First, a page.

Today, we review the iFi Audio UNO, which is a compact USB-powered and OTG digital audio capable DAC and headphone amplifier. It is priced at $79.
Disclaimer: We received this sample in exchange for our honest opinion. Headfonics is an independent website that does not have any affiliate links. Thank you for the opportunity, iFi Audio.
More information about iFi Audio products that we have previously covered on Headfonics can be found here.
Please keep in mind that this post adheres to our most recent scoring guidelines, which you can find here.
iFi Audio UNO
The iFi Audio UNO certainly is an improvement over many things. It also makes a great first-timer and an easy-to-transport DAC amplifier. It’s a step above the common dongle DAC if you always wanted similar performance but in a desktop style. The EQ curves are just extra sprinkles.
There’s a curious set of chosen words and it’s within the iFi Audio’s jingle and introductory words for their UNO desktop DAC and amplifier which are “bigger, bolder, better sound”. Well, I couldn’t help myself and almost went into a helpless titter session the first time I saw it up close.
Because the word “smaller” should also be included within the jingle. The iFi Audio UNO is not only small but it’s also a cute-looking device far as appearance. It’s a replicant sibling to some of iFi Audio’s other components that use their trademark rounded trapezoid shape but this time it’s in miniature format.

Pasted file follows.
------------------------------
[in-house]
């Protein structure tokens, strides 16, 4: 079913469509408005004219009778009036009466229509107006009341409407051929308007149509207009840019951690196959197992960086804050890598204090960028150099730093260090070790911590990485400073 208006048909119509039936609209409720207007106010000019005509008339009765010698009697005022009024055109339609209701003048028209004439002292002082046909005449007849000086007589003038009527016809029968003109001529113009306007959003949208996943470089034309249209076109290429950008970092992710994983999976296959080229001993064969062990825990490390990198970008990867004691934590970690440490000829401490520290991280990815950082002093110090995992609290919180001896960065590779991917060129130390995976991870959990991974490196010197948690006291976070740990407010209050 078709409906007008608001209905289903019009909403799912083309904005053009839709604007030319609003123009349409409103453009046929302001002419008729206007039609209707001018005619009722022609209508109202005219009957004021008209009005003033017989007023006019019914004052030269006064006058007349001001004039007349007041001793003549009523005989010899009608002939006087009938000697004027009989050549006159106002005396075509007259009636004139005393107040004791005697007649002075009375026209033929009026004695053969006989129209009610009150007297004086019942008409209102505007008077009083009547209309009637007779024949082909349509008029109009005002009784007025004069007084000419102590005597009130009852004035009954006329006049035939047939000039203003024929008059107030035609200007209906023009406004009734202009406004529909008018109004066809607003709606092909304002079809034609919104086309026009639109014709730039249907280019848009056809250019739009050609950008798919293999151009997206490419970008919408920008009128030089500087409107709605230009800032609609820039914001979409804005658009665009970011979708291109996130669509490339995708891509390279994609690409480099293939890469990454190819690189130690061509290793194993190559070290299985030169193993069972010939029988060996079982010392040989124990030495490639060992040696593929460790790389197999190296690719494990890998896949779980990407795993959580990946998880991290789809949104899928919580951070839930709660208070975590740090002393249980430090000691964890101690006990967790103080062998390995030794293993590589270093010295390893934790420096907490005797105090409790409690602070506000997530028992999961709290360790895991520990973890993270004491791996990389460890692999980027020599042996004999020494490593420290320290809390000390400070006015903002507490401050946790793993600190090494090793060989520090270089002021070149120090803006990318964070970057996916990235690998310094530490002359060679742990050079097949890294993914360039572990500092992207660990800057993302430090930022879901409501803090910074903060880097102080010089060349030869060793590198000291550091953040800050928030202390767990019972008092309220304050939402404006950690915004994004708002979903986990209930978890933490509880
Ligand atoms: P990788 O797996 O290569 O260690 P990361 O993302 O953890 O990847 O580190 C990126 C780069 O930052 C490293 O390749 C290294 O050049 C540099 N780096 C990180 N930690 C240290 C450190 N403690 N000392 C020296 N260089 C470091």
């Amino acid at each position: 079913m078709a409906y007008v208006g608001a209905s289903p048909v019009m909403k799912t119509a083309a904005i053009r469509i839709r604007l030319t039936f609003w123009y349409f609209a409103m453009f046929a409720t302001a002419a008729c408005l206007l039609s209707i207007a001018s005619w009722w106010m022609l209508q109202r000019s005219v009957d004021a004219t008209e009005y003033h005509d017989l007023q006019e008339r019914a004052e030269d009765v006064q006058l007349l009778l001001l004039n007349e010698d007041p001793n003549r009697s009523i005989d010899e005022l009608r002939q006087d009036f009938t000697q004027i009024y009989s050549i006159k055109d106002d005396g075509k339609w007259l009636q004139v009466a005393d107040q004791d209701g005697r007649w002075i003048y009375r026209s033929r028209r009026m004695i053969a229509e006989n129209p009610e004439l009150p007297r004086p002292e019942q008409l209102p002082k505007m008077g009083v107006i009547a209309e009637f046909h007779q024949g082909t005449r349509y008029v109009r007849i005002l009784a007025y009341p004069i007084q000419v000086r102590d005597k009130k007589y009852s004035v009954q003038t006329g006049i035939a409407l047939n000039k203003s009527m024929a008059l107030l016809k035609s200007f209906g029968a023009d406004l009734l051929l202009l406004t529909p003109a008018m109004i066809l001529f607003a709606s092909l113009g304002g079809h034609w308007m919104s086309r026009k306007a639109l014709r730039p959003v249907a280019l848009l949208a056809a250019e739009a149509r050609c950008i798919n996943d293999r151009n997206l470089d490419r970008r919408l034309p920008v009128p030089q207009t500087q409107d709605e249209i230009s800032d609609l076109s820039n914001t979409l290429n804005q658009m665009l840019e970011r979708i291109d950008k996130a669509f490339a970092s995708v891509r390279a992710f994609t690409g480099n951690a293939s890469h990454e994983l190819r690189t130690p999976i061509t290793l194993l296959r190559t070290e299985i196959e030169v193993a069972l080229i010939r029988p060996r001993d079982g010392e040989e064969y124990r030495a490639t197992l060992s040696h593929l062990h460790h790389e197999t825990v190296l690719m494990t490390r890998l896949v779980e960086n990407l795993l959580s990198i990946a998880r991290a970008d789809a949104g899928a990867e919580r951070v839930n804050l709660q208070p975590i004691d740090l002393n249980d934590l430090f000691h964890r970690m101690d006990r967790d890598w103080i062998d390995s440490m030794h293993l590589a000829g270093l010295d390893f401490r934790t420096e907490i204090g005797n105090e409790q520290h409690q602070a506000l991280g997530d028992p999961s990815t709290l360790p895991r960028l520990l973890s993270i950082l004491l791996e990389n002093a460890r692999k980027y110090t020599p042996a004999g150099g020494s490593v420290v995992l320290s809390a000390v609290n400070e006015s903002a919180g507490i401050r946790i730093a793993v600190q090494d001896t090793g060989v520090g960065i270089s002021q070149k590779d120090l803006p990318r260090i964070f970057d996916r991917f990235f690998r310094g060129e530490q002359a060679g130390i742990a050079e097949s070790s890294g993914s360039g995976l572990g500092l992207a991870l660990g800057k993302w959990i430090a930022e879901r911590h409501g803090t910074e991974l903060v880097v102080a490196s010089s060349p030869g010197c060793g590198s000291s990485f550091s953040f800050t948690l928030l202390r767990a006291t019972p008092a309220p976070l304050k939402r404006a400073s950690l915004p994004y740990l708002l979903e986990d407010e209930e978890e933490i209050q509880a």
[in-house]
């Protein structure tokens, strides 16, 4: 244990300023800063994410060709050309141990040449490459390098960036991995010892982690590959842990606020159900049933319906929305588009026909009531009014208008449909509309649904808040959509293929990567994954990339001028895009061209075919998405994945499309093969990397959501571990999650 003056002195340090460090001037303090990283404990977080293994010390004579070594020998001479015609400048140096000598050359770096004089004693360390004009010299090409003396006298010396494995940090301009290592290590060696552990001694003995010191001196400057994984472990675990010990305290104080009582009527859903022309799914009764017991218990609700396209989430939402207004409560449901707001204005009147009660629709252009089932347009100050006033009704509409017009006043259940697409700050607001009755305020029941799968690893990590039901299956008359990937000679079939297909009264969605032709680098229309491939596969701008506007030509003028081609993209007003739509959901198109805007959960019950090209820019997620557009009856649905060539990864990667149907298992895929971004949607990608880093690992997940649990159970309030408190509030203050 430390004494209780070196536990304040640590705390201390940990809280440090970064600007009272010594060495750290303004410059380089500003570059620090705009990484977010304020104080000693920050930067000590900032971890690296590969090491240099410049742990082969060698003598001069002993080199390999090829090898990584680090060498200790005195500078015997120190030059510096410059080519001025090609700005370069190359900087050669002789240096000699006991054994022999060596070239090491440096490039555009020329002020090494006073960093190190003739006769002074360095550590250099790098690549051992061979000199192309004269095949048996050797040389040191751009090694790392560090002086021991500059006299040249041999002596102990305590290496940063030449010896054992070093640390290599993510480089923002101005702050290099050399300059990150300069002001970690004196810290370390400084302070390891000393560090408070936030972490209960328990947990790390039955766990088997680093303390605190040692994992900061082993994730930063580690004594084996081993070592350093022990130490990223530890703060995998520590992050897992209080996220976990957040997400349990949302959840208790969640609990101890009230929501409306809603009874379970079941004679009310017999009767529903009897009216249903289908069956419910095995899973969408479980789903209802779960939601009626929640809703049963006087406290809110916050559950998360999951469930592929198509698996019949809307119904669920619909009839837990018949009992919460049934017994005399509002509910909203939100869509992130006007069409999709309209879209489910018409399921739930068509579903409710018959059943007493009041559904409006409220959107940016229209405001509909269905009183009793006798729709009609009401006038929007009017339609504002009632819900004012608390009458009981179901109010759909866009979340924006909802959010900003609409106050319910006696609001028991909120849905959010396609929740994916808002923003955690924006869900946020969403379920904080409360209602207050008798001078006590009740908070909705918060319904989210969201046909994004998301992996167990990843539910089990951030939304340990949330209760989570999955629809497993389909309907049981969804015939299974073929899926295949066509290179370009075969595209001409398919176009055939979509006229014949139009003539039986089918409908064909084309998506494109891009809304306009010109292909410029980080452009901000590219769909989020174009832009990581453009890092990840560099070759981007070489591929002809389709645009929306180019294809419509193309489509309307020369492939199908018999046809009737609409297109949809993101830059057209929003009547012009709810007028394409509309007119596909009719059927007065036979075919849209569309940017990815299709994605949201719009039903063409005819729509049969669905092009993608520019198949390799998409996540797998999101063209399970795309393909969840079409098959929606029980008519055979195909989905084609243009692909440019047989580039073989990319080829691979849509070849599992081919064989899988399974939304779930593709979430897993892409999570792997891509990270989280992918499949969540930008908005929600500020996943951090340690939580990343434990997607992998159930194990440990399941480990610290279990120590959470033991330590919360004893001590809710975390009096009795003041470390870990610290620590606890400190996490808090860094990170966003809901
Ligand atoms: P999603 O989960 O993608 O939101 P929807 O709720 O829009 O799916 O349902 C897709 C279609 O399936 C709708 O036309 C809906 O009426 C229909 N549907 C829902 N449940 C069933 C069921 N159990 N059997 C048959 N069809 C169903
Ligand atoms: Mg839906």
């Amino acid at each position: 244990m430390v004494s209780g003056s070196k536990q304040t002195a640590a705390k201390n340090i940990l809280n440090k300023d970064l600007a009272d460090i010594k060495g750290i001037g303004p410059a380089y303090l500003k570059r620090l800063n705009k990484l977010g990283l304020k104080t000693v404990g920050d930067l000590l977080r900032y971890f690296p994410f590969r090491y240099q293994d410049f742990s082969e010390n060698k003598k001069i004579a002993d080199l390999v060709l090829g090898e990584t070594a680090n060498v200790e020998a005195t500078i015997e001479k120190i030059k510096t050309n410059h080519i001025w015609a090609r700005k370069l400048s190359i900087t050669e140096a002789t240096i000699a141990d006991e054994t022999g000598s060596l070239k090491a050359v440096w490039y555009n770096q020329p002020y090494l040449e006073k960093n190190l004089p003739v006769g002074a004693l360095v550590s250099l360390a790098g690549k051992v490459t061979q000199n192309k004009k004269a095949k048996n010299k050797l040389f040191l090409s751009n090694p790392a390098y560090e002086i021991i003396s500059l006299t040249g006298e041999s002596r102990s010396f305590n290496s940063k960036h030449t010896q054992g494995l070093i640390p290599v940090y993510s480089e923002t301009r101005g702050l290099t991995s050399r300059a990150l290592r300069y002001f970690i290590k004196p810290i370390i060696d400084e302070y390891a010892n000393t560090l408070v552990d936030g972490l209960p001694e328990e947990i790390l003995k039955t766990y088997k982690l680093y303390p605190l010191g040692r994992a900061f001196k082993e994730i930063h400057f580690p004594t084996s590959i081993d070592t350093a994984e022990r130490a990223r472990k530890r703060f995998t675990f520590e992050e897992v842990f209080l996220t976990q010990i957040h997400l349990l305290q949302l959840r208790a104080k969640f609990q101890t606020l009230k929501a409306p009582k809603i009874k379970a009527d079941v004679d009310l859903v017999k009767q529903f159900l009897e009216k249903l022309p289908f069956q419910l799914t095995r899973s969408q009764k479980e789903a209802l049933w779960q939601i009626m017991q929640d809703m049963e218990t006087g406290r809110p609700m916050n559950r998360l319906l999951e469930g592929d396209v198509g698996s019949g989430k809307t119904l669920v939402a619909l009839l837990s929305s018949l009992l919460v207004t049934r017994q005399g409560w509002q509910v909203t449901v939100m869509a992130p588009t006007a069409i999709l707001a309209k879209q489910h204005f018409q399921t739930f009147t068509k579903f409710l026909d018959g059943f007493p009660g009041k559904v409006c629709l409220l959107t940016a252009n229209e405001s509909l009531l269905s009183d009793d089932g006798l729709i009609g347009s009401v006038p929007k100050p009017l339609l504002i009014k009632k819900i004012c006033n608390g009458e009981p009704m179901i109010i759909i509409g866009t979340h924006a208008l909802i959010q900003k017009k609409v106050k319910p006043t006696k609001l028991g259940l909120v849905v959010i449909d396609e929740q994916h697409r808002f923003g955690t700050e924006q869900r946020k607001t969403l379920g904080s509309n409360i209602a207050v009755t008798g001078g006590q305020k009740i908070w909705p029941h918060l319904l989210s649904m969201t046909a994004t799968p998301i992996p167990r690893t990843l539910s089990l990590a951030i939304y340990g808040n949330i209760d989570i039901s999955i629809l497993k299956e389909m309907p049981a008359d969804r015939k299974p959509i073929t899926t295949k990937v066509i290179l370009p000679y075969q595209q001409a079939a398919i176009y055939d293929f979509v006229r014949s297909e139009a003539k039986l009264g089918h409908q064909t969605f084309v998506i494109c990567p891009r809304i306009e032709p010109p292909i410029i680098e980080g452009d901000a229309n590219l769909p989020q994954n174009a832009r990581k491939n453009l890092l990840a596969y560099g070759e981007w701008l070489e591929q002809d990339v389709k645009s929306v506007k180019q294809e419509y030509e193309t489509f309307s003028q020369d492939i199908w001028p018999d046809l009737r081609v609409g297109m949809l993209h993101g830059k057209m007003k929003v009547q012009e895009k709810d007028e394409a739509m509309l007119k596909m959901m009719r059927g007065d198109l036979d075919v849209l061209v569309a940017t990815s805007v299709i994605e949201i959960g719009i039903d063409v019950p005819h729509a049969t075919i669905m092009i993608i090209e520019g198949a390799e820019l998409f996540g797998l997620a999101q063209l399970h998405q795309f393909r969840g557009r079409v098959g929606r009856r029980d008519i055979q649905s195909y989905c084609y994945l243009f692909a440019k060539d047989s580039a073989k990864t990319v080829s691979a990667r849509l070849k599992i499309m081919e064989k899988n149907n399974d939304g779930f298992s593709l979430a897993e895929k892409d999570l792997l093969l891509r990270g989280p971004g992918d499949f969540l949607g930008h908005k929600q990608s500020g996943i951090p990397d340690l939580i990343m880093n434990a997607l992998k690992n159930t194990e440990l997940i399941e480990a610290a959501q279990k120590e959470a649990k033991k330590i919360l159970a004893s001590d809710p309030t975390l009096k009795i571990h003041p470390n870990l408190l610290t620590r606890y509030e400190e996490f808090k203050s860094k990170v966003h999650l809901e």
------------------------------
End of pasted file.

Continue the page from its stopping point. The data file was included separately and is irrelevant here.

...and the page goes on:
The UNO also seems to have a modern-day list of internal known-good components stuffed within and iFi does emphasize the fact that it has over 10 years of know-how.
However, some of these components are not commonly used by iFi Audio which makes this an interesting offering on that factoid alone.
The component list and what’s inside the iFi Audio UNO seem to be a unique combination of components for iFi. The DAC section is composed of a single ESS tech ES9219MQ which operates in conjunction with a Comtrue CT 7601 audio USB bridge.
The only other iFi Audio component I remember having an ESS DAC within the iFi product line is the GO Link which was recently released and curiously around the same time as the UNO DAC.
From what I can see, that portion of the previously mentioned circuitry jumps into an analog section. I can see there’s a CT4053 multiplexer and all that circuitry terminates with a quad set of custom output transistors fed by two rather large capacitors.
There’s another chip behind the three-way EQ button which I’m guessing gives function to that feature and is probably where the three-tone curves are stored. Other than that, the only other major components I see are 4 high-quality surface-mount Polymer capacitors by the power circuitry.